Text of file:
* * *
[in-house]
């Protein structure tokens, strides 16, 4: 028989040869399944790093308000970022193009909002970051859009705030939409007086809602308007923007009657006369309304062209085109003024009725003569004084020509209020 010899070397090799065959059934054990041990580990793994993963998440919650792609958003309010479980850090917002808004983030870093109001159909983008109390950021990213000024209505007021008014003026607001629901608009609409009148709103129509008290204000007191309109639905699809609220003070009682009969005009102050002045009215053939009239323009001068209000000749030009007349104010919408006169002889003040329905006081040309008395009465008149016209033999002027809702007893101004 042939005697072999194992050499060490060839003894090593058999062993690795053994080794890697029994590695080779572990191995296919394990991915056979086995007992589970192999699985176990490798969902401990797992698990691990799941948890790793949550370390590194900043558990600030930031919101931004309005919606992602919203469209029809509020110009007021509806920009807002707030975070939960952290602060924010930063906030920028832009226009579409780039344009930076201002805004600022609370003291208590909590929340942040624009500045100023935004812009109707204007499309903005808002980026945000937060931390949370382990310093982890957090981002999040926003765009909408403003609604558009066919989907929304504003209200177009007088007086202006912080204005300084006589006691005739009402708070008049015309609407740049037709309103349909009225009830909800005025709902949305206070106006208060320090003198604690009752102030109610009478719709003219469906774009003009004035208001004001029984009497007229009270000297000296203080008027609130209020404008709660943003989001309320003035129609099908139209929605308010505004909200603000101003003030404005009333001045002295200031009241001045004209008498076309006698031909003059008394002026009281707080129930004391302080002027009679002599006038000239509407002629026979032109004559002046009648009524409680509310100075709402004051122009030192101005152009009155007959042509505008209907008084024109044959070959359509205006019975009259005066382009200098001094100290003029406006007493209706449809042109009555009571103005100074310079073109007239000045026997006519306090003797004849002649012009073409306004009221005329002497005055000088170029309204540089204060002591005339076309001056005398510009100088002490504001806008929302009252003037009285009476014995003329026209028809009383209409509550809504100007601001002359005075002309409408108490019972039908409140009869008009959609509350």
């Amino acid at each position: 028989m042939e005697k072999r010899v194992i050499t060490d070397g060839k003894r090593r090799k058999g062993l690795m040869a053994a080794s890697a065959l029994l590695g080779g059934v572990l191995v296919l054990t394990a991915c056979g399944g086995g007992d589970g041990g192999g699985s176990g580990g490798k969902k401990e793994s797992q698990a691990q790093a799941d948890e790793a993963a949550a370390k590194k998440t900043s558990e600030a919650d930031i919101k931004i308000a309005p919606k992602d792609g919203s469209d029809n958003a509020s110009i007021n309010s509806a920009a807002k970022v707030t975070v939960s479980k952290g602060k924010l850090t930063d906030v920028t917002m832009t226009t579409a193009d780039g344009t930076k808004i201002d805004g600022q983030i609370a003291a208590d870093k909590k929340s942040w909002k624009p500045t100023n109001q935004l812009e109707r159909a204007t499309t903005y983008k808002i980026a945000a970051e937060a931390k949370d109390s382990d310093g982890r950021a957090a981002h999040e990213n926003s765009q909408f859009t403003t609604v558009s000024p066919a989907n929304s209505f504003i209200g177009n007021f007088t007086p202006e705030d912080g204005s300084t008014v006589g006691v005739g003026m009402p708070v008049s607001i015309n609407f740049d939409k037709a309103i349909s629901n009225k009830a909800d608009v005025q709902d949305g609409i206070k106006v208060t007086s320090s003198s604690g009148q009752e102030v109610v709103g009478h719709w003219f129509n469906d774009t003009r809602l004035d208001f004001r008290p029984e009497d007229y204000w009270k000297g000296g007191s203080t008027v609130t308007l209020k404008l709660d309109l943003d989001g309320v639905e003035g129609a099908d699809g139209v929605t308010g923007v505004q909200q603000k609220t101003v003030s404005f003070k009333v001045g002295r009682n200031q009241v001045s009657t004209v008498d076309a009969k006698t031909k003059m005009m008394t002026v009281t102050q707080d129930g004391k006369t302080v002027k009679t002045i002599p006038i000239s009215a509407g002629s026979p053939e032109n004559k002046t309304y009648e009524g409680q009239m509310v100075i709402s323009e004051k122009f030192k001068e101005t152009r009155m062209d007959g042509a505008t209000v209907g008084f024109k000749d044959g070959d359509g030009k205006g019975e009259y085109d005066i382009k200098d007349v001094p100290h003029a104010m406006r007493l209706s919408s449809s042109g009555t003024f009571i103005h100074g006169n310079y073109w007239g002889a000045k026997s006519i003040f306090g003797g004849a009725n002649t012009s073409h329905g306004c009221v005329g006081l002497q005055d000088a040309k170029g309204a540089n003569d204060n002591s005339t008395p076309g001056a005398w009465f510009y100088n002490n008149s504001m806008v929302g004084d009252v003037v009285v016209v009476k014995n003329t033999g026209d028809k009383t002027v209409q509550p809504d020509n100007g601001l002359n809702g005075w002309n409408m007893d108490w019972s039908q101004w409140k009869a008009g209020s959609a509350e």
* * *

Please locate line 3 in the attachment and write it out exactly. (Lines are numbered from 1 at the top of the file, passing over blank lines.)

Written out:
């Amino acid at each position: 028989m042939e005697k072999r010899v194992i050499t060490d070397g060839k003894r090593r090799k058999g062993l690795m040869a053994a080794s890697a065959l029994l590695g080779g059934v572990l191995v296919l054990t394990a991915c056979g399944g086995g007992d589970g041990g192999g699985s176990g580990g490798k969902k401990e793994s797992q698990a691990q790093a799941d948890e790793a993963a949550a370390k590194k998440t900043s558990e600030a919650d930031i919101k931004i308000a309005p919606k992602d792609g919203s469209d029809n958003a509020s110009i007021n309010s509806a920009a807002k970022v707030t975070v939960s479980k952290g602060k924010l850090t930063d906030v920028t917002m832009t226009t579409a193009d780039g344009t930076k808004i201002d805004g600022q983030i609370a003291a208590d870093k909590k929340s942040w909002k624009p500045t100023n109001q935004l812009e109707r159909a204007t499309t903005y983008k808002i980026a945000a970051e937060a931390k949370d109390s382990d310093g982890r950021a957090a981002h999040e990213n926003s765009q909408f859009t403003t609604v558009s000024p066919a989907n929304s209505f504003i209200g177009n007021f007088t007086p202006e705030d912080g204005s300084t008014v006589g006691v005739g003026m009402p708070v008049s607001i015309n609407f740049d939409k037709a309103i349909s629901n009225k009830a909800d608009v005025q709902d949305g609409i206070k106006v208060t007086s320090s003198s604690g009148q009752e102030v109610v709103g009478h719709w003219f129509n469906d774009t003009r809602l004035d208001f004001r008290p029984e009497d007229y204000w009270k000297g000296g007191s203080t008027v609130t308007l209020k404008l709660d309109l943003d989001g309320v639905e003035g129609a099908d699809g139209v929605t308010g923007v505004q909200q603000k609220t101003v003030s404005f003070k009333v001045g002295r009682n200031q009241v001045s009657t004209v008498d076309a009969k006698t031909k003059m005009m008394t002026v009281t102050q707080d129930g004391k006369t302080v002027k009679t002045i002599p006038i000239s009215a509407g002629s026979p053939e032109n004559k002046t309304y009648e009524g409680q009239m509310v100075i709402s323009e004051k122009f030192k001068e101005t152009r009155m062209d007959g042509a505008t209000v209907g008084f024109k000749d044959g070959d359509g030009k205006g019975e009259y085109d005066i382009k200098d007349v001094p100290h003029a104010m406006r007493l209706s919408s449809s042109g009555t003024f009571i103005h100074g006169n310079y073109w007239g002889a000045k026997s006519i003040f306090g003797g004849a009725n002649t012009s073409h329905g306004c009221v005329g006081l002497q005055d000088a040309k170029g309204a540089n003569d204060n002591s005339t008395p076309g001056a005398w009465f510009y100088n002490n008149s504001m806008v929302g004084d009252v003037v009285v016209v009476k014995n003329t033999g026209d028809k009383t002027v209409q509550p809504d020509n100007g601001l002359n809702g005075w002309n409408m007893d108490w019972s039908q101004w409140k009869a008009g209020s959609a509350e």